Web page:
It contains the whole line.
a straight line ..
No, 2 points define a line, 3 points define a plane.
No, two points define a line. It takes three points to define a plane.
There are no planes containing any number of given points. Two points not the same define a line. Three points not in a line define a plane. For four or more points to lie in the same plane, three can be arbitrary but not on the same line, but the fourth (and so on) points must lie in that same plane.
They are points on the circumference of a unique circle in the plane.
If you are given a plane, you can always find and number of points that are not in that plane but, given anythree points there is always at least one plane that goes through all three.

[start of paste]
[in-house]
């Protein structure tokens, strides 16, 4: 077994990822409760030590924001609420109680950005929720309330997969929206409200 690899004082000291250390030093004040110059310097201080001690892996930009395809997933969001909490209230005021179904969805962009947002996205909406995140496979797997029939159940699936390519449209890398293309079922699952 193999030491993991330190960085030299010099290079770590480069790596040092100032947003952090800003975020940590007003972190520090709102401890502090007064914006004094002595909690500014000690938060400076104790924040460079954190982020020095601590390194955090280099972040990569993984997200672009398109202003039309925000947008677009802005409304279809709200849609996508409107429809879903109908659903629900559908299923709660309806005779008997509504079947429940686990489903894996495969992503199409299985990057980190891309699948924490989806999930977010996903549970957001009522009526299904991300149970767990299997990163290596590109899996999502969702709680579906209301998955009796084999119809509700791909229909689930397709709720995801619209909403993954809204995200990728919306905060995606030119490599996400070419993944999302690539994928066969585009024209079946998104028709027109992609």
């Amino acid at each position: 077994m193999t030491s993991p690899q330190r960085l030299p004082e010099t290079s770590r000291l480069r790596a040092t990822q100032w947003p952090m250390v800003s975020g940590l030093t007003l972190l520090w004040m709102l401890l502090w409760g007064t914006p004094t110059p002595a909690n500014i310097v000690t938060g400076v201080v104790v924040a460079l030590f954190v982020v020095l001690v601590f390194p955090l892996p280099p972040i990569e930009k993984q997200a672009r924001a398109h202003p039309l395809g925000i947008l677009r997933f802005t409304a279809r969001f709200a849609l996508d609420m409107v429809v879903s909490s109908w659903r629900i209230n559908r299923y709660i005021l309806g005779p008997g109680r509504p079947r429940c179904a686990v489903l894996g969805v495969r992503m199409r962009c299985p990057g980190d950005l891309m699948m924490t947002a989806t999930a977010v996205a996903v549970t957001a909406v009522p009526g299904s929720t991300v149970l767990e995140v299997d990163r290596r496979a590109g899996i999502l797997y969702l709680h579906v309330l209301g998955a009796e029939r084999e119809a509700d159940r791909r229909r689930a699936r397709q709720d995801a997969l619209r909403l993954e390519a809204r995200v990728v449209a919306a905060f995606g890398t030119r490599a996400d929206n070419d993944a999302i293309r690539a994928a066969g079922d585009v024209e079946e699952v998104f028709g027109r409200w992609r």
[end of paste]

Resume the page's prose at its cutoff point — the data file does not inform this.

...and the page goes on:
The points are collinear, and there is an infinite number of planes that contain a given line. A plane containing the line can be rotated about the line by any number of degrees to form an unlimited number of other planes.If, on the other hand, the points are not collinear, then the plane has no wriggle room: it is stuck fast in one place - there can be only one plane containing all the points. Provided they are non-colinear, three points will define a plane.
No. The tiniest piece of a plane contains an infinite number of points. But if you give us just three points, then we know exactly what plane you're talking about, and it can't be any other plane.
If it is a straight line it must be in the same plane. Otherwise not necessarily.
A circle is the set of all points in a plane at a given distance FROM a given point, which is known as the circle's center.
I think you mean: Are any three points contained in exactly one plane? only if they're not collinear... I think